The phytoncides were shown to boost human immune system, our inborn Anti-Viral defense. Specifically, they increase human Natural Killer Cell activity in blood. They also decrease viral and bacterial viability in the air as tropical (and other forests), show lower viral and bacterial counts in the ambient air. The phytoncide research was done in Japan, Korea, USA (Florida), Canada, Europe (Denmark, Lithuania, UK), China and Singapore. Surprisingly, all this is not as widely known as it deserves to be, probably due to our relaxed attitude to airborne pathogens (1-5).
Mangroves are biochemically unique trees that produce wide array of natural products with immense medicinal potential (6-8). Since the trees grow under environmental stress (low oxygen in water, and varying salinity), evolutionarily they regulate a number of novel pathways to biosynthesize secondary metabolites of medicinal properties through their highest rates of metabolism. Compounds of several mangrove species have been used as drugs in traditional medicine, as well as pesticides. These trees have a proven activity against human, plant and animal pathogens, which include proven broad spectrum antivirals (HIV, and numerous other viruses) and anti-bacterials (against Staphylococcus, multidrug-resistant Salmonella, etc). Secondary metabolites (incl. phytoncides and other anti-virals) produced by leaves, bark and roots of mangrove trees, act in, presumably, two-fold manner. They exert (i) inhibiting or killing impact on air-borne pathogens through phytoncides exuded into the air and (ii) impact on water-borne pathogens through secondary metabolites exuded into the water environment. Phytoncides also boost the human immune system if humans breathe the air rich in phytoncides. The phenomenon of trees purifying the ambient air and water is called ‘Phytosanitation’.
Typically, freshwater wetland environments (canals, ponds, lakes, etc) in cities are more available for tree planting than already overused terrestrial areas. Hence these can be more effectively used by mangrove trees, as one mangrove tree is known to be equivalent to up to 8 conventional land trees. Mangroves (inland-freshwater and coastal-marine) are important to promote wherever possible, particularly in cities, as they are a major tool in Biodiversity Loss and Climate Change mitigation. Majority of tropical and subtropical cities are freshwater environments. Overall, taking into account a) Climate Change (Carbon Storage through C sinks), b) Biodiversity loss and c)‘the Viral Era’ in cities, now and in future, one can be assumed that the more trees (particularly, mangroves) we bring to cities the more effective is our environmental defense against these main global environmental threats.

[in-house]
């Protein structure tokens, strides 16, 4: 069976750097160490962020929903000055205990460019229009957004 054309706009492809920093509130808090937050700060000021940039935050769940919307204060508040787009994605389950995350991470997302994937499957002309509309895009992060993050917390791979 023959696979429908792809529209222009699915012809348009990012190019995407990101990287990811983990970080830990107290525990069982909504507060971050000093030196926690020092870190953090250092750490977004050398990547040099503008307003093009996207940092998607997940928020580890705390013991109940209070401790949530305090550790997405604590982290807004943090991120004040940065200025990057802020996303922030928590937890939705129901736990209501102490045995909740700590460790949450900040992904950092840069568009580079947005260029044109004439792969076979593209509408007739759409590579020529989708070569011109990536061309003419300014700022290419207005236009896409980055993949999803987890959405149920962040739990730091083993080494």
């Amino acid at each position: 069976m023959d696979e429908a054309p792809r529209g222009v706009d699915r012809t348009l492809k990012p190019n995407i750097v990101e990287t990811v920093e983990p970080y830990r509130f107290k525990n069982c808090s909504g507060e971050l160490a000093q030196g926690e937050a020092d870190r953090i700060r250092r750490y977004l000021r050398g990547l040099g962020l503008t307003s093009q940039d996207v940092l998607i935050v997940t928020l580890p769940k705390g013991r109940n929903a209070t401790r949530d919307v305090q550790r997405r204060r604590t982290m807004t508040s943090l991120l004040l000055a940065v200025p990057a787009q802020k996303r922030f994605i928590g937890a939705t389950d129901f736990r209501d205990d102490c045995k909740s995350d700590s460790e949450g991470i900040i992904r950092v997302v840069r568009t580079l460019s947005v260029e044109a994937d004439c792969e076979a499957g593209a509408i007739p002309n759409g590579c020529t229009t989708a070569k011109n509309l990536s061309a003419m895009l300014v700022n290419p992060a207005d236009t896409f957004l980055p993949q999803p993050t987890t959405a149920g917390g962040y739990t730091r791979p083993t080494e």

1. Li et al., 2006. Phytoncides (wood essential oils) induce human natural killer cell activity. (Journal of) Immunopharmacology and Immunotoxicology, 28:319.
2. Tsunetsugu, Y.; Park, B.; Ishii, H.; Hirano, H.; Kagawa, T.; Miyazaki, Y. 2007. Physiological effects of Shinrin-yoku (taking in the atmosphere of the forest) in an old-growth broadleaf forest in Yamagata Prefecture, Japan. J. Physiol. Anthropol., 26, 135–142.
3. Li, Q.; Morimoto, K.; Kobayashi, M.; Inagaki, H.; Katsumata, M.; Hirata, Y.; Hirata, K.; Suzuki, H.; Li, Y.J.; Wakayama, Y.; et al. 2008. Visiting a forest, but not a city, increases human natural killer activity and expression of anti-cancer proteins. Int. J. Immunopathol. Pharmacol., 21, 117–127.
4. Hansen, M.M.; Jones, R.; Tocchini, K. Shinrin-Yoku (Forest Bathing) and Nature Therapy: A State-of-the-Art Review. 2017. Int. J. Environ. Res. Public Health 14, 851.
5.“Urban Forest Therapy in Singapore. 2018 Report, National Parks Board, Singapore” (www.nparks.gov.sg//media/cuge/ebook/citygreen/cg16/cg16_01.pdf)
6. Premanathan M., R. Arakaki, H. Izumi, K. Kathiresan, M. Nakano, N. Yamamoto, H. Nakashima. 1999. Antiviral properties of a mangrove plant, Rhizophora apiculata Blume, against Human Immunodeficiency Virus. Antiviral Research, 44, 113–122.
7. Sahoo G., N. Mulla, Z. Ansari and C. Mohandass. 2012. Antibacterial activity of mangrove leaf extracts against human pathogens. Indian Journal of Pharmaceutical Sciences.
8. Patra J. K. and Y. K. Mohanta. 2014. Antimicrobial Compounds from Mangrove Plants: A Pharmaceutical Prospective. Review. Chinese Journal of Integrated Traditional and Western Medicine, 20 (4), 311-320.
Asian Institute of Technology
Oleg Shipin, PhD, Asian Institute of Technology, pollution and impact asessment expert with a strong interest in ecological issues.